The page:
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Evidence Based Claims

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Deanna Korzelius

on 4 January 2013

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Transcript of Evidence Based Claims

Evidence Based Claims What's a claim? It is cold outside.

What would be strong evidence
to prove it is cold? Let's look at a more science based claim: States a conclusion you have come to...and you want others to think about. School lunches What are some claims you can make about school lunches?(What conclusions can you come to about school lunch that you want others to think about?) 1. School lunches are delicious.

2. School lunches
are healthier than they were last year. All parts of a claim must be supported by specific evidence you can point to, so which is the better claim, 1 or 2? Which can be supported with specific evidence? A. It feels cold to me.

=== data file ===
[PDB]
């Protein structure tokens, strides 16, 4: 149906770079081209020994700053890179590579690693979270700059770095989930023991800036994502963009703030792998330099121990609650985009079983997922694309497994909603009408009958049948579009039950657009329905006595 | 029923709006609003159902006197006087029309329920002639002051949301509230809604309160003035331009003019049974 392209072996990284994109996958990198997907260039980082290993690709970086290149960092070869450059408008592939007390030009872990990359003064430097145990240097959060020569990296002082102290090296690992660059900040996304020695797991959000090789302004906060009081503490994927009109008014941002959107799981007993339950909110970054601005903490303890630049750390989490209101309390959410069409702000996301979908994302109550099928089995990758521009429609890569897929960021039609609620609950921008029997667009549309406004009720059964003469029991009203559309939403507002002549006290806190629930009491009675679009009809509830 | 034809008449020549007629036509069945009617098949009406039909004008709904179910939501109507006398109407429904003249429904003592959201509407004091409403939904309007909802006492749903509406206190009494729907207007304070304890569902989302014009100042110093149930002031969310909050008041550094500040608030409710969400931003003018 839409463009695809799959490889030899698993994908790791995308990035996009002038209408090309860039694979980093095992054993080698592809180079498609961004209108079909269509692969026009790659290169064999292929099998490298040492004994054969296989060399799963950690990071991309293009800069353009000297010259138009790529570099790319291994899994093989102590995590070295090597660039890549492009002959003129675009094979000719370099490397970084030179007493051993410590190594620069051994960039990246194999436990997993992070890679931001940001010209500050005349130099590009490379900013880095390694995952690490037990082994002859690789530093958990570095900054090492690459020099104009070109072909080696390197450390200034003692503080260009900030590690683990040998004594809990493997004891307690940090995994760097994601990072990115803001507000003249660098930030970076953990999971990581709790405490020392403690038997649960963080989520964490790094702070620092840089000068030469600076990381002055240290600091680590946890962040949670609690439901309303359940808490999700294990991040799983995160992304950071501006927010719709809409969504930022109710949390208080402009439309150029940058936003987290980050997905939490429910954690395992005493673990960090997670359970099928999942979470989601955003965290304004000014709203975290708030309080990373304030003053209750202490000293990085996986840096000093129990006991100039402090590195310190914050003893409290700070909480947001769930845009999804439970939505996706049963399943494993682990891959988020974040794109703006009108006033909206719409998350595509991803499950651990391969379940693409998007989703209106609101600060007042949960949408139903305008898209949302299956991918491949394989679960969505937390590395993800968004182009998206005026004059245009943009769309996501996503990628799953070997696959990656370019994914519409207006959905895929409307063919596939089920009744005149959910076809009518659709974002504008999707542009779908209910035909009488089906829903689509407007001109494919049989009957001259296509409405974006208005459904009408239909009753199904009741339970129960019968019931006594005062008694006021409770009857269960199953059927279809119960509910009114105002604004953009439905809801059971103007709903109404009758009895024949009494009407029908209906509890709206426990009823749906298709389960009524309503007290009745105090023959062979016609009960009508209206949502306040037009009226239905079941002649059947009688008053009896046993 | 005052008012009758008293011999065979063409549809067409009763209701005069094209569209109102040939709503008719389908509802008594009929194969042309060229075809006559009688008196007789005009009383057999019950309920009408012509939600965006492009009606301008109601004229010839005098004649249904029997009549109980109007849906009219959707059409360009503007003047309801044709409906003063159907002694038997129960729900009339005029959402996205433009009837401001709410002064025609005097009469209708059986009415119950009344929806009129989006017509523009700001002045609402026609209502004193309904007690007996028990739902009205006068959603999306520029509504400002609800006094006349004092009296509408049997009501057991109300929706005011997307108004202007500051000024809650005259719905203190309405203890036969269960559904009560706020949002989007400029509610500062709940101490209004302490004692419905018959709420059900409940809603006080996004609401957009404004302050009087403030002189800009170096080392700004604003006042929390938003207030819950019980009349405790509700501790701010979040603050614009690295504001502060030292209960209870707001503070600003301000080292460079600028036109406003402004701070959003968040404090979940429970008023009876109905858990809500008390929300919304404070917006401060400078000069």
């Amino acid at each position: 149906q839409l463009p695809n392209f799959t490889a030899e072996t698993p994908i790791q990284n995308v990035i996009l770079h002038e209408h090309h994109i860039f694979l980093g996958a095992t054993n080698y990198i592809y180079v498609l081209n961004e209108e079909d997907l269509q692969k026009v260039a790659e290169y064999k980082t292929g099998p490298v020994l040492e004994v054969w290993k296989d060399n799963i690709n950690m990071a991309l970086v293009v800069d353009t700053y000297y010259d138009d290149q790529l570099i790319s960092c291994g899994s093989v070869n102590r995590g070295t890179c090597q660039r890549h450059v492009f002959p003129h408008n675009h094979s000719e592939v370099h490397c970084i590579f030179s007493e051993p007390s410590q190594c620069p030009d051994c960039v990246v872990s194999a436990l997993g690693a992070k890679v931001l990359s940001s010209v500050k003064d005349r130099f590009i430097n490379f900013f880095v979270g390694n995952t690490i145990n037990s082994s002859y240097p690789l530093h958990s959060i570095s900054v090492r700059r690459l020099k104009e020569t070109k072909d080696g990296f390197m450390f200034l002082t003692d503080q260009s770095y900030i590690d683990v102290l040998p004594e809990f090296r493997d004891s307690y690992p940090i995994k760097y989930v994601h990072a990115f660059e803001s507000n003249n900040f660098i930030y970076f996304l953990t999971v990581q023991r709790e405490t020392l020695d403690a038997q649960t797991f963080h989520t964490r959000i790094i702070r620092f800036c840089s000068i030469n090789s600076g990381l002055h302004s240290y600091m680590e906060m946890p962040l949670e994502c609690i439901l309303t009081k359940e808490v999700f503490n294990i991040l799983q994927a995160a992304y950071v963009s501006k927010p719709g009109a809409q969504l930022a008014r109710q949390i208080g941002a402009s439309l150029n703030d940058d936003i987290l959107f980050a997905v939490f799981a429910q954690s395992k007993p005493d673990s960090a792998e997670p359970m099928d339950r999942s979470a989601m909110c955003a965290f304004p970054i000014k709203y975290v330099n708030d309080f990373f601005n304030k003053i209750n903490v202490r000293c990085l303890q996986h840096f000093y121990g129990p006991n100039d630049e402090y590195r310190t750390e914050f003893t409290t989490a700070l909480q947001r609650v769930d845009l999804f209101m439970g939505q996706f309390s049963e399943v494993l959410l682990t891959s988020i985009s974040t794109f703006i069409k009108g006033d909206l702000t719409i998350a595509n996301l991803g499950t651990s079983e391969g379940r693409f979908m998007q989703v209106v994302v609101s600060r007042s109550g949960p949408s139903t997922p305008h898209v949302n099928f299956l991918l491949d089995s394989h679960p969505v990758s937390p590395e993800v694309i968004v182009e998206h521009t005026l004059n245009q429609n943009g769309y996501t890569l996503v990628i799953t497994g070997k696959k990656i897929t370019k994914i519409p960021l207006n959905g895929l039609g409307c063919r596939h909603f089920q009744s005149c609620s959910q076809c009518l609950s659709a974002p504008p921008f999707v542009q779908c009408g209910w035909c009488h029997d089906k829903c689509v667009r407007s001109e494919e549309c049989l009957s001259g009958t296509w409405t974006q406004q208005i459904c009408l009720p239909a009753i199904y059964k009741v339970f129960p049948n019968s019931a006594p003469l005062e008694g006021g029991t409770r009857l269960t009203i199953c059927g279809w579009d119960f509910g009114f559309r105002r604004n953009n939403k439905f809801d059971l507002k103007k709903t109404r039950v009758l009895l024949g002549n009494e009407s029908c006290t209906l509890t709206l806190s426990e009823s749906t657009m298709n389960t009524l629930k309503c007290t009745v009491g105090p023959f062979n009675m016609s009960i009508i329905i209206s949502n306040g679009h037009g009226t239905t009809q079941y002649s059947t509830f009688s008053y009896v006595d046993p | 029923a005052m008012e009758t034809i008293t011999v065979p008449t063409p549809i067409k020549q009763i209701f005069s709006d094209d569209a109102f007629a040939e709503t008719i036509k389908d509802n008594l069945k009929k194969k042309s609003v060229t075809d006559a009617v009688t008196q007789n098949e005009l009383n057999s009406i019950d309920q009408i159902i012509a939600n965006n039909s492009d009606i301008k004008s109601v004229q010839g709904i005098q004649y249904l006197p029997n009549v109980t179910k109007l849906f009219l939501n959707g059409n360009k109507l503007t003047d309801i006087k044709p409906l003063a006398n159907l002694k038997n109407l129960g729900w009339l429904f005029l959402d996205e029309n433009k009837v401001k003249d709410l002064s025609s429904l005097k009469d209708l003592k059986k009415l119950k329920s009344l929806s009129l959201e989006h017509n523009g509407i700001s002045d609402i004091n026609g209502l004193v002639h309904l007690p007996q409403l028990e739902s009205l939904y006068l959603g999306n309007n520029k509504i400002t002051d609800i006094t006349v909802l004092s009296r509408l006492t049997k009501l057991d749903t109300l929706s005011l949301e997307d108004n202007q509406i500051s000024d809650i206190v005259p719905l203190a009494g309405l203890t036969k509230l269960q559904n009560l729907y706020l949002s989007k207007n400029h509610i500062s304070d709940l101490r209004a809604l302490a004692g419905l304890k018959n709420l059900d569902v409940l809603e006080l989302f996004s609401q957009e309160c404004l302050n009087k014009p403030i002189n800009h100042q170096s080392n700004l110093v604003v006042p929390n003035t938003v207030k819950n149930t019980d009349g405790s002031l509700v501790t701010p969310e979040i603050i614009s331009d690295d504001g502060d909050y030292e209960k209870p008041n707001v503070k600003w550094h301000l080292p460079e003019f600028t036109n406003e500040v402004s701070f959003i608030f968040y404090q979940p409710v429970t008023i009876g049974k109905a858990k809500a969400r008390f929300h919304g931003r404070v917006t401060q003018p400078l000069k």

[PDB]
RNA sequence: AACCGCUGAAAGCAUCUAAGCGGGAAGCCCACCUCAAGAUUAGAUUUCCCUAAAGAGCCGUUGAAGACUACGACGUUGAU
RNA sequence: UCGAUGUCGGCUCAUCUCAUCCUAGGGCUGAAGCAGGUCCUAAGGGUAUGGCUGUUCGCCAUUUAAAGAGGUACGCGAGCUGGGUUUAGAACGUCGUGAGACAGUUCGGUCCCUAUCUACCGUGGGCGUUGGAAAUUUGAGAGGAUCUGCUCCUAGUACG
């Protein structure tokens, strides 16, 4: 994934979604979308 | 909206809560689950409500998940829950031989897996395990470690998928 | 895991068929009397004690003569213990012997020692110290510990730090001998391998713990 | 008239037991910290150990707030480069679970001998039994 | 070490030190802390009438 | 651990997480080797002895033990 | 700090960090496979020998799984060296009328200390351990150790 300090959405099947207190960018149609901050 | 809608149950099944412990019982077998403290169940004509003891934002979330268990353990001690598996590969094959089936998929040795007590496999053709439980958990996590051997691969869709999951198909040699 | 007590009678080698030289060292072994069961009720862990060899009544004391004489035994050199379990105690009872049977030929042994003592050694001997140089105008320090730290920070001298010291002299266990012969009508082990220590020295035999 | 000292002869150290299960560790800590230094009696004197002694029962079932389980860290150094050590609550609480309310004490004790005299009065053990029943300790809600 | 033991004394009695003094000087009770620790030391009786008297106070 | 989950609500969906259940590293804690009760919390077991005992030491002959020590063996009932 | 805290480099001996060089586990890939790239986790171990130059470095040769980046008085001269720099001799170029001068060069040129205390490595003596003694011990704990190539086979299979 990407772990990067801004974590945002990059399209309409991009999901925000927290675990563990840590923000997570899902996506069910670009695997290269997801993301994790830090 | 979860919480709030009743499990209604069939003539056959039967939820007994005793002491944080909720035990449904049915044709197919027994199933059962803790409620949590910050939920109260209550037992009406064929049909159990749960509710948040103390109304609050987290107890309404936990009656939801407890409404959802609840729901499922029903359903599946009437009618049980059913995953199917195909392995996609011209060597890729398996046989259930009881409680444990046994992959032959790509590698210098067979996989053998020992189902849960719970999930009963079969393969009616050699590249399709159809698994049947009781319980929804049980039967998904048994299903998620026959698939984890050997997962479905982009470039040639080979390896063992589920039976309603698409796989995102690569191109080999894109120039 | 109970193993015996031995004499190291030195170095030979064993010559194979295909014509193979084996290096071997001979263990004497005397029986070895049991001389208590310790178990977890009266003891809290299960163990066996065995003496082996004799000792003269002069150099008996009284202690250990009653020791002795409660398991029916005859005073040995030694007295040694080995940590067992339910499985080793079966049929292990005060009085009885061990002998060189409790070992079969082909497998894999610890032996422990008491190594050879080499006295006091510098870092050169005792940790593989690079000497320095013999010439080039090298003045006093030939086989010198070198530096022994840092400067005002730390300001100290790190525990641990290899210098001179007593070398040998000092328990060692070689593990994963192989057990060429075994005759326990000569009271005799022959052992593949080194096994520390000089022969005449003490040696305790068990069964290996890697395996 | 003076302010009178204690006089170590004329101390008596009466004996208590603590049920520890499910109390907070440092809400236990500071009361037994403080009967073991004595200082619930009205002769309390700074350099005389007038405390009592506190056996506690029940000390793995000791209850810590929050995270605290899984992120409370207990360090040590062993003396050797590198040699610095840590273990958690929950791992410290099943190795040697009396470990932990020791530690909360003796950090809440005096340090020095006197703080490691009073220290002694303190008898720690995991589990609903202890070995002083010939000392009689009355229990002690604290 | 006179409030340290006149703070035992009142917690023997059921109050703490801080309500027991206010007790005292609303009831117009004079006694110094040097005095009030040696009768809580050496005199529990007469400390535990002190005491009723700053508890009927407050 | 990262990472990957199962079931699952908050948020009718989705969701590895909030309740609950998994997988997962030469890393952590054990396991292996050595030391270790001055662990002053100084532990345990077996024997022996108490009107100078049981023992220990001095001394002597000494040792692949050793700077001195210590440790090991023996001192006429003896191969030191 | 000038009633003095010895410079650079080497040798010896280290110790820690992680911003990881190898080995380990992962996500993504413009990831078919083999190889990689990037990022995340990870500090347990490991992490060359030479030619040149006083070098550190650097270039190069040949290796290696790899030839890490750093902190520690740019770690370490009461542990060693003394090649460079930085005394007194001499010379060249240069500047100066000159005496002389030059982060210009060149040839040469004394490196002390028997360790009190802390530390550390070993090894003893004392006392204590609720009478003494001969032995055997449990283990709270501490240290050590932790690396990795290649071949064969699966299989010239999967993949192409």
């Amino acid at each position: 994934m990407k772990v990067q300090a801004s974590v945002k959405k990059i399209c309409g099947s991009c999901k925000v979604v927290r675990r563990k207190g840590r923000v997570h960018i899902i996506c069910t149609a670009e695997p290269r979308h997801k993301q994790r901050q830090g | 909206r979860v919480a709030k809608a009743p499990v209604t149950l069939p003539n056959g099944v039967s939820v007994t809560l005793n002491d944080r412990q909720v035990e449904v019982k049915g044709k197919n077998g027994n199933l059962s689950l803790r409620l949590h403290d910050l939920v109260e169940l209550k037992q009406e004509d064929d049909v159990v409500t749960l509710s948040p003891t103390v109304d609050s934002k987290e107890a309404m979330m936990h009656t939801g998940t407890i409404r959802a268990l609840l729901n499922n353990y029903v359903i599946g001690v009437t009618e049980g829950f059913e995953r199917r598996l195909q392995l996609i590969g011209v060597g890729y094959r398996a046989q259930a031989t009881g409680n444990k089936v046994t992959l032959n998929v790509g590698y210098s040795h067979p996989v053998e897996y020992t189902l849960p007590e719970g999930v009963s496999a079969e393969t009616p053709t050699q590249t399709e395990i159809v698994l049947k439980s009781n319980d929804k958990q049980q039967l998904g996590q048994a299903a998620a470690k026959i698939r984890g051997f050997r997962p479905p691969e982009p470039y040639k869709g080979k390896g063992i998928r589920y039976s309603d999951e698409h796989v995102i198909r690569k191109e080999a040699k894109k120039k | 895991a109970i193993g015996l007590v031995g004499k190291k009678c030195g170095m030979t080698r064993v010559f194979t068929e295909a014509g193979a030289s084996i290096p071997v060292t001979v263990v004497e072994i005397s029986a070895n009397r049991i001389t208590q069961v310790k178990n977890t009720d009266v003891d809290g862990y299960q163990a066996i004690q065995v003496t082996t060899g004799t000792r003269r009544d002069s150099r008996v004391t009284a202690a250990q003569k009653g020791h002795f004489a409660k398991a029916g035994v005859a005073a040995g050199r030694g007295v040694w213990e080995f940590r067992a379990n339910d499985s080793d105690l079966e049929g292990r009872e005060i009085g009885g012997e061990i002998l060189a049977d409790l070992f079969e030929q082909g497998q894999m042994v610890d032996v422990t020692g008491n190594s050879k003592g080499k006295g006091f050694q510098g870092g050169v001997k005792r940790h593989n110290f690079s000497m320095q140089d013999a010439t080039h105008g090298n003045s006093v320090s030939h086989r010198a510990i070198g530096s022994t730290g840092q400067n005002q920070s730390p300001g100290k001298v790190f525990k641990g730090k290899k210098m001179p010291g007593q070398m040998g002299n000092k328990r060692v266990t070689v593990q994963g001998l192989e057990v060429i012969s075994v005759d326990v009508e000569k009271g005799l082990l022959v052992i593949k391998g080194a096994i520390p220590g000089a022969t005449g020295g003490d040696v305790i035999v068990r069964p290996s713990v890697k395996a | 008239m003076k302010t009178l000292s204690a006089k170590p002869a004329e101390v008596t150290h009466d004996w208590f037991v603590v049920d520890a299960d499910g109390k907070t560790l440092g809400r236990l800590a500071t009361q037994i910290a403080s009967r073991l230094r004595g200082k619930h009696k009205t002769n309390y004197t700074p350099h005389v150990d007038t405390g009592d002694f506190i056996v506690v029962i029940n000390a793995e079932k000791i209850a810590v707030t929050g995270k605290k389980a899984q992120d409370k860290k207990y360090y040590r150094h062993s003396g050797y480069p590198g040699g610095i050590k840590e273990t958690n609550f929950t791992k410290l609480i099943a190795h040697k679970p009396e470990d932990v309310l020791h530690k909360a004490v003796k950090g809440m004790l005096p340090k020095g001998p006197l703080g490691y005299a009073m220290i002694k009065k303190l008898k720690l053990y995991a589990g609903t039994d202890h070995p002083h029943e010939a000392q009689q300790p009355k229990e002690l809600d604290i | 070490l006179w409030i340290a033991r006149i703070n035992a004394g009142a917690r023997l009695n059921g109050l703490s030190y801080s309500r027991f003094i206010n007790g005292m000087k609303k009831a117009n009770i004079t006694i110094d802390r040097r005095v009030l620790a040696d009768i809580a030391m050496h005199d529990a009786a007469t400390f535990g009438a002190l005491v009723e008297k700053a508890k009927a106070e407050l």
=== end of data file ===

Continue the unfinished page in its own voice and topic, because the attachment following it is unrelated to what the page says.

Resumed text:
B. The thermometer reads
-10 degrees Fahrenheit.
C. My nose developed frost bite. The claim "Smoking has been shown to be hazardous to your health" was once considered to be an opinion until strong and plenty of scientific evidence over time led us to accept it as fact. We have been making claims in class about the texts we read. Examples:
The director successfully turned The Outsiders book into a film.
Buck is a good leader.
The setting of The Call of the Wild and White Fang show that the Alaskan wild is dangerous.
Strong claims demonstrate knowledge of and sound thinking about a topic. It would be a bad idea to make a claim that Hal, Mercedes, and Charles were good dog owners. To state this does not show knowledge and sound thinking about The Call of the Wild. Let's get started!
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